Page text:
Markets Work. Government Doesn’t.
The year 2020 gave us a huge amount of evidence about the relative merits of government intervention and free markets. The bottom line is that government failed massively and free markets triumphed spectacularly (with one major exception) within the constraints that government placed on them. The one apparent exception to government failure is Operation Warp Speed but, as we shall see, that apparent exception may not be an exception at all.
As early as April 8, when most of the government lockdowns had been in place for only about three weeks, I noted, in “Covid v. Capitalism,” the drastically different performances of private individuals and businesses on the one hand and government on the other. In the intervening nine months, these differences have become even more pronounced.
Consider first the bad news: government. An important step early on in the pandemic would have been to have widespread testing for the coronavirus. On February 6, the World Health Organization (WHO) announced that it had shipped 250,000 tests to over seventy laboratories worldwide. But the US Centers for Disease Control insisted on producing its own. The test that the CDC came up with at first had huge problems so the insistence on rejecting something not invented in the United States cost the country valuable weeks, which is a lot of time when a highly contagious disease is spreading. When CNN’s chief medical correspondent, Dr. Sanjay Gupta, asked Dr. Anthony Fauci, director of the National Institute of Allergy and Infectious Disease and an important member of the White House Coronavirus Task Force, if the United States should have used the WHO tests, Fauci answered, “If you look back and Monday morning quarterback, it would have been nice to have had a backup.”
It’s hard to blame Fauci for this mess-up. For one thing, he’s not an employee of the CDC. But it’s not hard to blame government. After all, the Food and Drug Administration insists that people and companies that develop medical tests, even if those tests are not drugs, first get approval before marketing them. So regulation by the FDA was a culprit here, and, as we shall see, was a culprit in slowing down the all-important COVID-19 vaccine.
A Blunt Instrument
One of the biggest government mess-ups was state and local government lockdowns of their economies. Although this has not been well publicized, epidemiologists themselves, before the pandemic, seemed to have a consensus that lockdowns were a bad idea. In a September 2019 report from the Johns Hopkins Center for Health Security, for instance, the authors stated:
In the context of a high-impact respiratory pathogen, quarantine may be the least likely NPI [nonpharmaceutical intervention] to be effective in controlling the spread due to high transmissibility. To implement effective quarantine measures, it would need to be possible to accurately evaluate an individual’s exposure, which would be difficult to do for a respiratory pathogen because of the ease of widespread transmission from infected individuals.
Yet massive quarantines were the main policy implemented by state and local governments.
The first state to lock down was my state of California, where Governor Gavin Newsom announced a statewide lockdown on March 19. Why do I call this a mess-up? Because the lockdown was not based on a careful analysis but, rather, was a one-size-fits-all approach. It took no account of differences between urban and rural areas, for example. Also, Newsom and other governors, in deciding which sectors to exempt from the lockdown, took an off-the-shelf list from the Department of Homeland Security of sixteen sectors regarded as “critical infrastructure.” Many of the sectors in the list of sixteen make sense. For example, food and agriculture, dams, health care, and energy are pretty important. But listed also in the “Transportation Systems Sector” is a subsector called “Mass Transit and Passenger Rail.” Yet mass transit would seem to be an area ripe for closing down given the likely spread of the virus among people close to each other on, say, a subway.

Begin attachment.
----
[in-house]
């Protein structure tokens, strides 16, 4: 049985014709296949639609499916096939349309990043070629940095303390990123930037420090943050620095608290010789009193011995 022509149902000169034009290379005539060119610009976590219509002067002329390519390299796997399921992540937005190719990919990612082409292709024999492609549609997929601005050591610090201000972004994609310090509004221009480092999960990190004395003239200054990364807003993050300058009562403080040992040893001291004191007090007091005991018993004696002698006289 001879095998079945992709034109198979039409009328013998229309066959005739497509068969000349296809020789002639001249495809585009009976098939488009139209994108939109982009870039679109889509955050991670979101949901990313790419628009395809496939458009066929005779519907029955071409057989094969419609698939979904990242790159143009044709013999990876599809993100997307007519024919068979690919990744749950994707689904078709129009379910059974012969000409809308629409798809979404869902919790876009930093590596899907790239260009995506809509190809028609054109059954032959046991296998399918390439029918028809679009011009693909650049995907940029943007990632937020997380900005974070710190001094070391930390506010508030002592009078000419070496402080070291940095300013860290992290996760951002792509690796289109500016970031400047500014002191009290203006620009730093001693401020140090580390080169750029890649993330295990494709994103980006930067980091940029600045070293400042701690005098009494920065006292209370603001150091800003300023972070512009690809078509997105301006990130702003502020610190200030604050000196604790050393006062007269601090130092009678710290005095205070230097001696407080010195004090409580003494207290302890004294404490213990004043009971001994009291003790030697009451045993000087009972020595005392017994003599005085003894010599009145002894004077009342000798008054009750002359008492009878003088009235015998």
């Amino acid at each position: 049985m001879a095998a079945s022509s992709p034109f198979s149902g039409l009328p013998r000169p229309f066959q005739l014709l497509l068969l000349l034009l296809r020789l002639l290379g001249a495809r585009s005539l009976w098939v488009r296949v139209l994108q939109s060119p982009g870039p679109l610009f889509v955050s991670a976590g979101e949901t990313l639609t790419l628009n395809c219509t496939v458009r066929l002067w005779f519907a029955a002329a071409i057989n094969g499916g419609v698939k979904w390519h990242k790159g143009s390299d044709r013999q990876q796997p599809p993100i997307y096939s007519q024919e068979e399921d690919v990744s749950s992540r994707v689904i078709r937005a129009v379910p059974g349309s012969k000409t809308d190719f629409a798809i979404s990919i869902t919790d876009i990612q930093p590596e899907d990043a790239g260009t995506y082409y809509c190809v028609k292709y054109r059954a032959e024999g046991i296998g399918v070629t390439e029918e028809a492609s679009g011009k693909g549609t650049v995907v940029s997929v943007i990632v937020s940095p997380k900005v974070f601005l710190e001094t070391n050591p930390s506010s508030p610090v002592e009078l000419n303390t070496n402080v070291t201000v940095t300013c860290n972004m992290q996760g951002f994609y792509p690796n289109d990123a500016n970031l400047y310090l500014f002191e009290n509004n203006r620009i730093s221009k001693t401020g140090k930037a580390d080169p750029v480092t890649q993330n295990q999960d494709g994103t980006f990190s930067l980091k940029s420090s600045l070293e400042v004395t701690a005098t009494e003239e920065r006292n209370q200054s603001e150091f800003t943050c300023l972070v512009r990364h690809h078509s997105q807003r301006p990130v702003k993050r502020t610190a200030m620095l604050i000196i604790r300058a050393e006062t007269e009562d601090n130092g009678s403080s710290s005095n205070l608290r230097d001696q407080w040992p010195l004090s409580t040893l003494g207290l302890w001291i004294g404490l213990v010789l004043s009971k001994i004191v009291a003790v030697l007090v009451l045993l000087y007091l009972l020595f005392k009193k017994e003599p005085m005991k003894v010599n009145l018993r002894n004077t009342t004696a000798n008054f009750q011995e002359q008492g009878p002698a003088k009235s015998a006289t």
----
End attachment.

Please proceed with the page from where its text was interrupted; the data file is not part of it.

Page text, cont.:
And how have the lockdowns worked? Remember that the original purpose of the lockdowns was to “flatten the curve.” This strategy was based on two ideas. The first was that it was important to reduce the number of people needing to go to hospitals so that the hospitals would not be overwhelmed. The second was that if disease and death were postponed, they might be postponed indefinitely, because we would either find cures or get effective vaccines.
Yet a look at the evidence as of January 4 gives little basis for the view that lockdowns reduced deaths. It’s true that the COVID-19 death rate for locked-down California, at 675 per million residents, is well below the 988 and 1,029 for, respectively, Texas and Florida, which are relatively open. But the death rates for locked-down Michigan, New York, and New Jersey, at 1,341, 1,980, and 2,180 respectively, are well above the rates for Texas and Florida. To be sure, a more careful analysis that sifts through the data and accounts for factors other than lockdown—maybe climate matters—is needed. But on their face, the data give cold comfort.
Moreover, what if a more careful analysis did show that lockdowns prevented COVID-19 deaths? That’s not a slam-dunk case for lockdowns because the costs of lockdowns are huge. They are shattering the careers and livelihoods of hundreds of thousands of restaurant workers, haircutters, gymnasium workers, and others. One might argue that the sacrifice is worth it, but isn’t it easier for vulnerable people, most of whom are old and have co-morbidities, to stay home? They would have to stay home anyway, so why insist that others who are younger and have fewer co-morbidities also stay home? Interestingly, California’s Secretary of Health and Human Services, Mark Ghaly, let the mask (pun intended) slip on December 9 when he admitted that the newly imposed ban on outdoor dining was “not a comment on the relative safety of outdoor dining.” You read that right. What, then, was his and Newsom’s purpose in putting tens of thousands of restaurant livelihoods at risk? Ghaly ’fessed up that the measure had to do “with the goal of keeping people at home.” But wouldn’t he and the other officials need to know what people prevented from dining out would do? What if a number of them instead went to other people’s houses and dined in? We were told again and again that policy decisions must be based on science, only to learn that many such decisions were made by politicians and bureaucrats who had no scientific basis for their decisions.